Winter Break Checklist
After working hard all fall semester, you may want to curl up and spend your winter break sleeping late, playing video games, or hanging out with friends. But we're encouraging you to resist the temptation to enter full-on hibernation mode. Your newfound free time is a great opportunity to think about the future and get a few steps ahead while you don't have the weight of exams and term papers resting on your shoulders. Use this calendar to plot out some goals to meet before the spring semester sneaks up on you.
Update Your Resume with your most recent experiences and achievements and search online templates for ways to make it pop. "When you are seeking a job, internship or volunteer opportunity, there is nothing more important than having an attractive, well-written resume," says White.
Build up your online profile. Take your freshly polished resume and post it on career search and networking websites, such as CareerBuilder, Monster, and LinkedIn
Make five new contacts. Ask family, friends, and professors for help expanding your professional network. "Begin gathering contact information [and] contact them by phone or e-mail," White says. Don't ask for a job, but request some of their time.
Get some counseling. January is actually a great time to meet with your career center as staff will likely have more time to spend with you, says Dr. Richard White, director of career services at Rutgers University-New Brunswick in New Jersey. "They can help you to develop a job search or graduate school action plan, provide employer contacts, and inform you of career-related events during the spring semester."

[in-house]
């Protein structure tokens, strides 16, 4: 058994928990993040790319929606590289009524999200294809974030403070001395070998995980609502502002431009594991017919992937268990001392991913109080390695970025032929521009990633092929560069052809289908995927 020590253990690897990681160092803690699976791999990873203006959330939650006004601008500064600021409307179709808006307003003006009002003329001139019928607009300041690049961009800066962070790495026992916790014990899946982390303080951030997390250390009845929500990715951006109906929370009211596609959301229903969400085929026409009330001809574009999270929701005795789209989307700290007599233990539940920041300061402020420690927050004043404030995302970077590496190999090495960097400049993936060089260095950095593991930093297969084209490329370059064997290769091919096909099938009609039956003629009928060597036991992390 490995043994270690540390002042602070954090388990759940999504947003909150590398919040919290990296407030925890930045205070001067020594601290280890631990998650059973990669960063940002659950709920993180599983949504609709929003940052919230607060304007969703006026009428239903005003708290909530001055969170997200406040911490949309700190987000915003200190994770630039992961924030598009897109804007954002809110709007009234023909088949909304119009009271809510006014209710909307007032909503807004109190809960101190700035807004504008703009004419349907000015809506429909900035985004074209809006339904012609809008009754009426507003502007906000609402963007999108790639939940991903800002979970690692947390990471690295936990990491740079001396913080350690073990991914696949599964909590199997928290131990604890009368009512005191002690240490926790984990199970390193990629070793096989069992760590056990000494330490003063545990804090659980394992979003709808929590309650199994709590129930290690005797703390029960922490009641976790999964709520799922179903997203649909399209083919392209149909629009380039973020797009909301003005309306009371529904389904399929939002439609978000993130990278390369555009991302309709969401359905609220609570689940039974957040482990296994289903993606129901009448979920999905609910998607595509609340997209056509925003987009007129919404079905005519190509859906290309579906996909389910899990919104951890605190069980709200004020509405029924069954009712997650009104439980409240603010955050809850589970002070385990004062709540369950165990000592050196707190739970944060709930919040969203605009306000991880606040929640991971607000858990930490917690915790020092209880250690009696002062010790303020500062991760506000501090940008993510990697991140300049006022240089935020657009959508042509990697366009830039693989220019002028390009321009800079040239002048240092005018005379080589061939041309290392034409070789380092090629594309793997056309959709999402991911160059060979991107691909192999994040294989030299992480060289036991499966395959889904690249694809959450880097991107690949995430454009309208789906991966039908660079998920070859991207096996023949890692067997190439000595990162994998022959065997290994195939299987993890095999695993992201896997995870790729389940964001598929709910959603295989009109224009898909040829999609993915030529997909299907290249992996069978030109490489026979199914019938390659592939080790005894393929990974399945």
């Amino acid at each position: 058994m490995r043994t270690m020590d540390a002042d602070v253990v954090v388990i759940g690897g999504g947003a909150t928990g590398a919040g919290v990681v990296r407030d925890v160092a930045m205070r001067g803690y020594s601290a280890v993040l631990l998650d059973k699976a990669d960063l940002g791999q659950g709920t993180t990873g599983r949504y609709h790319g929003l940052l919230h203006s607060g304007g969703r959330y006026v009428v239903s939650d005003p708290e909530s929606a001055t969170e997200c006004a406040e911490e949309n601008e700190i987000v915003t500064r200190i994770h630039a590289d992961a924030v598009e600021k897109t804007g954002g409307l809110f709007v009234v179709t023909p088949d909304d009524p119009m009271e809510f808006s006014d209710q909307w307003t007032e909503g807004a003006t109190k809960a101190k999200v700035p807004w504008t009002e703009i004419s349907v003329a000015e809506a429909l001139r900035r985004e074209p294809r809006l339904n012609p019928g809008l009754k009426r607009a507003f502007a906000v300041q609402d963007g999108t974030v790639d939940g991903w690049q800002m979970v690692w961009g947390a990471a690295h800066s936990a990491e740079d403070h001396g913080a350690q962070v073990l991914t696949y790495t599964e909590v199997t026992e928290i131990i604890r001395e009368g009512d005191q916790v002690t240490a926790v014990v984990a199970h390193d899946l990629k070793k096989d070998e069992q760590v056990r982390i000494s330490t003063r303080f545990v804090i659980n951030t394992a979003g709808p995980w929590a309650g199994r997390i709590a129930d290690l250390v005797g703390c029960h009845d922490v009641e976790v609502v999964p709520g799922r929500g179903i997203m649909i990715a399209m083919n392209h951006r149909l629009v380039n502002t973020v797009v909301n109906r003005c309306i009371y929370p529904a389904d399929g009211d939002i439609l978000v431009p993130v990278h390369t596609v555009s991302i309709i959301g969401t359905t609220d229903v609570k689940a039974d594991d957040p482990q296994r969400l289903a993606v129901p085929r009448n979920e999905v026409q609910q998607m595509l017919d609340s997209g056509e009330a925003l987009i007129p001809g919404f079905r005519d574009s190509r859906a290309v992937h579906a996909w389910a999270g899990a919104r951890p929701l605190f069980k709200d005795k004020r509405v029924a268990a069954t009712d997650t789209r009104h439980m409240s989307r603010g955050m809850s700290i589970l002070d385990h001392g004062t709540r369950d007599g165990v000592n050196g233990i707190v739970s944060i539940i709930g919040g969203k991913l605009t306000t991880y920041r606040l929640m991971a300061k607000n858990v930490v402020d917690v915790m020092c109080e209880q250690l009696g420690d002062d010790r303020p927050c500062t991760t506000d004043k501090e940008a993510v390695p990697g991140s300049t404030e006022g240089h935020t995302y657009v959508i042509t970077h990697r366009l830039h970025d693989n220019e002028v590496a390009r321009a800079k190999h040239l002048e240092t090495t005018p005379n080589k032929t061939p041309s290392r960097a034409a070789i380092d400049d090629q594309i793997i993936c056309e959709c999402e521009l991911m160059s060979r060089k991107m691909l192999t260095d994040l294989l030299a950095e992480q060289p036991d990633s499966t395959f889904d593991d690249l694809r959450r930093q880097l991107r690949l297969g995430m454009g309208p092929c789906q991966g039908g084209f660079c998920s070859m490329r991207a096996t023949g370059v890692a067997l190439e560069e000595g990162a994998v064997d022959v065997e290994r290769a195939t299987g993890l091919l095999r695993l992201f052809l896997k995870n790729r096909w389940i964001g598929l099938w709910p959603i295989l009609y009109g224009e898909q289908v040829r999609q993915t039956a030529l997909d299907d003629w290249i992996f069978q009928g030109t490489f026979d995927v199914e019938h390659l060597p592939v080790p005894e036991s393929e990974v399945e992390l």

Attend a career fair. Think one-stop shopping. At a career fair, you can browse a variety of recruiters and employers in the same location. Become a hunter-gather: track down companies of interest, learn more about potential employers, and walk away with even more contacts.
Complete a career assessment. If you haven't zeroed in on what career path you want to take, an assessment can help with the decision-making process.
Apply for Internships. Once spring semester is in full swing, you'll probably be too focused on studies to give internship applications the attention they deserve. Start searching and applying now.
Let someone else do the bragging for you. Talk to your professors, academic advisers, or past employers and see if they're willing to write letters of recommendation or be contacted as a reference.
Send out applications for fulltime jobs. Calling all seniors. Begin sending out resumes, line up a few interviews for spring and you might score a job before graduation day.
This article is from the winter 2010 issue of Jungle Campus.